They’re still a fairly new phenomenon on the interiors scene, but the growing popularity of listening to podcasts has provided us with an easy-to-access source of ideas and advice, writes.
I’M A fan of audiobooks, borrowed free through the BorrowBox library app.
They’re perfect for countering the monotony of a trot on the treadmill, and for taking the stress out of moments of bumper-to-bumper traffic: the frustration of going nowhere fast can be eased and the time can even be enjoyed with a story.
Lately, though, when I’m out and about in the car, or even pottering at home doing weekend jobs, tuning into an interiors podcast on whatever subject interests me at the time makes me feel like I’m learning while getting stuff done at the same time.
They’re the unsung alternative to vegetating on the sofa watching design deities sermonising about quartz worktops and light-filled spaces when you could listen to ideas targeting a particular interiors topic you want to tackle in your own space right now.
Little known outside of die-hard interior nerds like myself, I’d recommend a spot of Googling to discover their value.
Inevitably, you’ll gravitate towards favourites which reflect your style.
Homegrown podcasts are thin on the ground, however, while the United States is awash with them. I’ve rounded up a few I like to tune into when I’m flicking a duster around, or driving through that dreaded rush-hour traffic.
I’ve really grown to like Young House Love, run by serial renovators John and Sherry Petersik.
Based in the US, they’ve made a career out of ripping apart five houses while having two children and writing a book.
The tone is chatty, like they’re in your kitchen explaining how they approached what you’re intending to do yourself. They include reference to their mistakes, and, happily, their resolutions also.
They are slickly produced and informative and my favourite, No. 150, is called “Changing our minds about our house (again)”.
This is the perfect one if you painted a room six months ago or even took a sledgehammer to an interior wall and are now sorry. It doesn’t matter what you’ve done that you regret, John and Sherry have been there, and it’s a relief to know it’s okay.
Now we’re moving into spring and nesting mode, what about a bit of decluttering?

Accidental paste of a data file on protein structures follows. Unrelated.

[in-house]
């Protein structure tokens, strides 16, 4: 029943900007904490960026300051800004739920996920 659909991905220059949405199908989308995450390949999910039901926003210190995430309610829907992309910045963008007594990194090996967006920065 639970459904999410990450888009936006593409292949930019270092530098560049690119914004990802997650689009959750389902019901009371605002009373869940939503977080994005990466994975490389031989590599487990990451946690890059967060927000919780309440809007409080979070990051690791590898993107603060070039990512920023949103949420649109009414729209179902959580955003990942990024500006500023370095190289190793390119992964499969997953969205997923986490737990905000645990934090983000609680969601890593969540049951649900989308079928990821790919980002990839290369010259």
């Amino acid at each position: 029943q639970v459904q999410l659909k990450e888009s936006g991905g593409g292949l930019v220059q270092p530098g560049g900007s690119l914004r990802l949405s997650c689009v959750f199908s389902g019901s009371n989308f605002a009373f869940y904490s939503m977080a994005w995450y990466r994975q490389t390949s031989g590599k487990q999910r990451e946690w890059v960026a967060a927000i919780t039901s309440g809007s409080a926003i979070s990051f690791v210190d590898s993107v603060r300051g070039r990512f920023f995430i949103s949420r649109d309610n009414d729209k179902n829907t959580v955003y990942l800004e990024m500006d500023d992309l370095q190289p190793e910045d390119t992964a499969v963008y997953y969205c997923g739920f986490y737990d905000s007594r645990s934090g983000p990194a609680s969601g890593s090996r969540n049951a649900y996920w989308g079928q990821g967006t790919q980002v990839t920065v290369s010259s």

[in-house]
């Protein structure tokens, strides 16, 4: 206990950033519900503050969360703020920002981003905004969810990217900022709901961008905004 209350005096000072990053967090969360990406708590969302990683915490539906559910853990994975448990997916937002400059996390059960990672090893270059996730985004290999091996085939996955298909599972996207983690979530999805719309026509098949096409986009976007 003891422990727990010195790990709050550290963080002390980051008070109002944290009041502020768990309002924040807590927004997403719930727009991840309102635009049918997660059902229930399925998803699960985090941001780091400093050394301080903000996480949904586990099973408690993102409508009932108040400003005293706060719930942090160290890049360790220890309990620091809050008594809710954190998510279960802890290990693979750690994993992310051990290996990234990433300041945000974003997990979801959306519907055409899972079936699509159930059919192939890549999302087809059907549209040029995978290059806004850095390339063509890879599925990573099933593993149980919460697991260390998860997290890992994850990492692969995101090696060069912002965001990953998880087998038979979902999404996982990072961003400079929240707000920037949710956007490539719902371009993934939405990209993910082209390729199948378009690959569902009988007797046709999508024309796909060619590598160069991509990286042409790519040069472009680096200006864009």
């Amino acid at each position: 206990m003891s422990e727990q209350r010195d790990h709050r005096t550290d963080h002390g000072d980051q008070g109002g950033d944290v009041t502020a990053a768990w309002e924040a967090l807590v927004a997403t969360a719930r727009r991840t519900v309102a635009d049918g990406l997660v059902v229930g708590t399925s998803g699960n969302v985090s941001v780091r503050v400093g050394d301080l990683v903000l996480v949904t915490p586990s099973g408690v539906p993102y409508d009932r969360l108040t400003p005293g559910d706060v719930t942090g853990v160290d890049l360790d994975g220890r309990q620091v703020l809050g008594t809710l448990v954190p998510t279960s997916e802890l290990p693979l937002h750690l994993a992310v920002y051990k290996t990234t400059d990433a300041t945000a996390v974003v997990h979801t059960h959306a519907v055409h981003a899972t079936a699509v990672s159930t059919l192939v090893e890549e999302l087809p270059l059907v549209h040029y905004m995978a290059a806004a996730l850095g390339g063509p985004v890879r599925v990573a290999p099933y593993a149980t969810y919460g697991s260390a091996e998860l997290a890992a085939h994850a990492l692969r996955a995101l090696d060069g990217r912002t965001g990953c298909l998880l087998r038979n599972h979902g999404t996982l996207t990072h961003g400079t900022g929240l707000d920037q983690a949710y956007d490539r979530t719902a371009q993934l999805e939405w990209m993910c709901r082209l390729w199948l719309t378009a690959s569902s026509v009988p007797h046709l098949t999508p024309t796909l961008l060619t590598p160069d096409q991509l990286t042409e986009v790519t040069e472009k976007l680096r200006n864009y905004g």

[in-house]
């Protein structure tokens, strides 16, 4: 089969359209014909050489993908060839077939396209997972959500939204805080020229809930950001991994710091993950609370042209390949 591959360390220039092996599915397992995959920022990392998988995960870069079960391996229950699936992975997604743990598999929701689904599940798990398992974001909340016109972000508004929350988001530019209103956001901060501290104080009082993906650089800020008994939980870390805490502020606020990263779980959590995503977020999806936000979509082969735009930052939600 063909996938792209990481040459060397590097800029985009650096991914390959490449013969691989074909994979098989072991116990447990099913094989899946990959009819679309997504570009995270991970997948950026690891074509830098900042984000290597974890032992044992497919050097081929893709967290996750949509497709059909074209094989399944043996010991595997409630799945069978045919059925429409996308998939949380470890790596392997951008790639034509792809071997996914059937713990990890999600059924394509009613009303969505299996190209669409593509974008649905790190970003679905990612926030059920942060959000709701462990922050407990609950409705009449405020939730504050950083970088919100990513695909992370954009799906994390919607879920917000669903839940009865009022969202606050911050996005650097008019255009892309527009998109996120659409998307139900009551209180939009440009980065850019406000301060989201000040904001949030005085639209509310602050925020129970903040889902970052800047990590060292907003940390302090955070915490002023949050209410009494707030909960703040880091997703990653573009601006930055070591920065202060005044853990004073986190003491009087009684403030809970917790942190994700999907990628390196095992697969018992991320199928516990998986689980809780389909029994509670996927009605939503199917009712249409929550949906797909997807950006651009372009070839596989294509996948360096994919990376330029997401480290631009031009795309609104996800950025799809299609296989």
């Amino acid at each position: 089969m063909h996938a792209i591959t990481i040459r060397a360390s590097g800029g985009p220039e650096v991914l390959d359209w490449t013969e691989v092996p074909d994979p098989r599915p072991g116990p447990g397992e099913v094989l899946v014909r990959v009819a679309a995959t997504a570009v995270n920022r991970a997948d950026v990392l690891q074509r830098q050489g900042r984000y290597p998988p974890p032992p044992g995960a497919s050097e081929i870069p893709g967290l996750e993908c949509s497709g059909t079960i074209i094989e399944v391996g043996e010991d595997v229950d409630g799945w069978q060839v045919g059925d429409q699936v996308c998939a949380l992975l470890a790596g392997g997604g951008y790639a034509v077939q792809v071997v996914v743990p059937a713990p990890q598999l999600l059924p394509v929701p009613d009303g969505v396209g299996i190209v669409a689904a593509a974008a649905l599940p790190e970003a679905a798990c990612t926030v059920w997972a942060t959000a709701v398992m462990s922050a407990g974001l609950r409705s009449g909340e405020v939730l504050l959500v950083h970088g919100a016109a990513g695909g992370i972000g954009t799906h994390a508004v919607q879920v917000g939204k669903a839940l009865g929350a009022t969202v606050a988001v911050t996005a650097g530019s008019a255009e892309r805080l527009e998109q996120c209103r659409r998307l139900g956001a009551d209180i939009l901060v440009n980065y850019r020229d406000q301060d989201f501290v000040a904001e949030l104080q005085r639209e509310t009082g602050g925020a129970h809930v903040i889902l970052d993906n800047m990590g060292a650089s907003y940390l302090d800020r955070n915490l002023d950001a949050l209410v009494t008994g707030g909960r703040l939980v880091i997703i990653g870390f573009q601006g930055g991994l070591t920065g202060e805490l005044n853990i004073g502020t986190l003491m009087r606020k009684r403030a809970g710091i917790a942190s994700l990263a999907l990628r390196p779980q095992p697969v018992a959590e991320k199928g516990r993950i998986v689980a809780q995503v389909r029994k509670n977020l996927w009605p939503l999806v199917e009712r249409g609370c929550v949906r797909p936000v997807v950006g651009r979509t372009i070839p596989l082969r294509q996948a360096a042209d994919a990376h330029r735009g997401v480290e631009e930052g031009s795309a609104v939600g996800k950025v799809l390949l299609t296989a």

Miranda Anderson of Live Free Creative is in the business of reducing everything — possessions, decisions and activities and investing time and effort in the most important.
In her podcast no. 27, Beyond Kondo — 10 Ways to Declutter, one of the first things she tells us is Marie Kondo is not for everyone.
Having just gone from scepticism to something close to real enthusiasm for the Kondo method, Anderson’s saying “declutter an area and put the items in the closet or garage for a month” made me warm to her instantly as someone who has fallen foul of more ruthless approaches to the ridding of excess possessions.
Her suggestion, had I heard it three years ago, would have stopped the impulsive dumping of a camera charger cable I later needed, and which I still harp on about every time someone brings up the subject of decluttering.
As a bonus, for those listening from a PC or laptop rather than a phone app, there’s a printable tipsheet and flow chart on her website to keep track of progress.
On home territory, bloggers Caroline Foran and Jo Linehan of Gaff Interiors are new to the podcast scene. Their newly launched six-part series The Home Stretch is geared towards first-time house buyers.
Over the coming weeks they’ll cover areas like finding the right house, what to look out for, sorting finances and even the fun stuff of furnishing.
The first episode, “Getting your financial ducks in a row”, features a financial advisor who joins the pair for a chat.
This will be followed soon by more chats, including one with an estate agent about finding the right house, and advice from a builder.